It does seem unfair at times that mainstream Muslims are called upon to lead the fight against extremism in our midst.  After all, similar injunctions are not made on African-American or Latino communities regarding criminal elements that operate from within their communities.  But those of us who believe that Islamic tradition is a noble, life-affirming one need to exhibit the same (or greater) energy as those who see it as a constant vehicle for confrontation, and take the struggle to the Internet where they now find sanctuary.

Shahed went on to help establish just such programs to counter online radicalization. 

Spencer Ackerman reported on one of those programs Viral Peace in the article Newest U.S. Counterterrorism Strategy: Trolling in which he noted that:

“Viral Peace is being developed by Shahed Amanullah and uses internet trolling to to annoy, frustrate and humiliate denizens of online extremist forums.  Viral Peace, seeks to occupy the virtual space that extremists fill, one thread or Twitter exchange at a time. Shahed Amanullah, a senior technology adviser to the State Department and Viral Peace’s creator, tells Danger Room he wants to use “logic, humor, satire, [and] religious arguments, not just to confront [extremists], but to undermine and demoralize them.” Think of it as strategic trolling, in pursuit of geopolitical pwnage.”  Ackerman also noted that: “In an interview at a Washington coffee shop near his State Department office, Amanullah explains that online extremists have “an energy, they’ve got a vitality that frankly attracts some of these at-risk people,” Amanullah says. “It appeals to macho, it appeals to people’s rebellious nature, it appeals to people who feel downtrodden.” Creating a comparable passion on the other side is difficult. But it’s easier if the average online would-be jihadi has his mystique challenged through the trial by fire that is online ridicule.”

Viral Peace is one of the programs listed in our TAM list of programs countering The False Claim that Muslims have no programs to counter radicalization

In 2010, the U.S. Dept. of State Official Blog published Generation Change: The Next Generation of American Muslim Leaders by Farah Pandith:

Last night, the Secretary hosted the State Department’s annual Iftar to commemorate the breaking of the day’s fast.  The Holy Month of Ramadan is a time when Muslims fast from sun up to sun down, and it is period of deep reflection and prayer but also a time to do more than usual for your community.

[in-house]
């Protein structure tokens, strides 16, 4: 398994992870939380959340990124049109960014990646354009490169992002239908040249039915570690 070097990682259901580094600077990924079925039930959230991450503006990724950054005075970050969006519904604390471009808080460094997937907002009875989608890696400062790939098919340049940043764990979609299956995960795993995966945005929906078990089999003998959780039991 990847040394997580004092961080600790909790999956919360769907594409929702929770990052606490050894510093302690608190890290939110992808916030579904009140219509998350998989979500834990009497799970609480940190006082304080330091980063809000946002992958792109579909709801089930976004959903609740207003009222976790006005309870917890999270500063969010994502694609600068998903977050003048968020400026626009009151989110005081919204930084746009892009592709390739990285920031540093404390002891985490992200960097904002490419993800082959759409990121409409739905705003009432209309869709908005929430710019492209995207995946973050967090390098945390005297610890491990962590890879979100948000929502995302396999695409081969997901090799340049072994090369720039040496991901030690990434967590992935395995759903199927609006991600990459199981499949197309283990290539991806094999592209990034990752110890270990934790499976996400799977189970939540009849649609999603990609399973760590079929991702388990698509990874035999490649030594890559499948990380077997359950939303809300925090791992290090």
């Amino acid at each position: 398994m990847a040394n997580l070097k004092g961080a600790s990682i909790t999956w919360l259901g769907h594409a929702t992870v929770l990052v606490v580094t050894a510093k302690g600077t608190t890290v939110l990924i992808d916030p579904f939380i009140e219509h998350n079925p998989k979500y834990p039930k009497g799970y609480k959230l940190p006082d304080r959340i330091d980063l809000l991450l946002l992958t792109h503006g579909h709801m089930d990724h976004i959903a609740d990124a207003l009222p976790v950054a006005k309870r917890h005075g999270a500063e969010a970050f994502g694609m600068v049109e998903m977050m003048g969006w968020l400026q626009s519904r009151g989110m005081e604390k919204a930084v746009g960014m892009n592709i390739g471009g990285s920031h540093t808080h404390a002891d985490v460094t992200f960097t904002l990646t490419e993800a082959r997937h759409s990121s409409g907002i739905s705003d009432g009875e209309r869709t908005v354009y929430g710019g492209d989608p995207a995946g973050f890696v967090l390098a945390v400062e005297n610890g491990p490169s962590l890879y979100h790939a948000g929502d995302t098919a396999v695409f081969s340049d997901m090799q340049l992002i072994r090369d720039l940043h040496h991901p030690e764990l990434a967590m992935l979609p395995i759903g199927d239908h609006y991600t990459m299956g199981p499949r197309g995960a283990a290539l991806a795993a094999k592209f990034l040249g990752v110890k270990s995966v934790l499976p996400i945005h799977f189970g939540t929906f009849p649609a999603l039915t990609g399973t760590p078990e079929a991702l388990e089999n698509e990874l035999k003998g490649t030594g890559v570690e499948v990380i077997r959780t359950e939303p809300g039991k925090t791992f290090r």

The 8th floor of the Department of State was buzzing when I arrived.  Many folks were out on the balcony enjoying the view and waiting to break their fast.  This year’s Iftar included a special emphasis on the young generation of American Muslims.  Why the generation under the age of 30?  Over half of the nearly 1.6 billion Muslims on the planet are under the age of 35, and we want to do more to build stronger long terms partnerships with these young people.  Our embassies around the world are focusing on engagement with this young generation of Muslims as well; whether in Muslim-majority countries, or nations where Muslims are a minority, we are finding ways to build partnerships and share ideas.

Prior to the Secretary’s Iftar, I hosted a special event for 75 young American Muslim change makers—a slice of America that I call “Generation Change” —young, vibrant, idea-filled “doers”.  These Americans are poets, entrepreneurs, technology gurus, comedians, musicians, grassroots leaders, activists, and designers, to name a few.  They are out-of-the box thinkers and agents of change both domestically and internationally.  After several guest speakers charged with setting the mood—Naif Al Mutawa, the creator of The 99 comic books; Herro Mustafa, subject of a film called American Herro; the co-producers of New Muslim Cool, Hana Siddiqi and Kauthar Umar; and comedian Ahmed Ahmed—the group broke into three separate “think tanks” to discuss issues of religion, culture, identity, and global affairs.  Hearing their insightful discussions, I was once again struck by the passion and potential of these young leaders.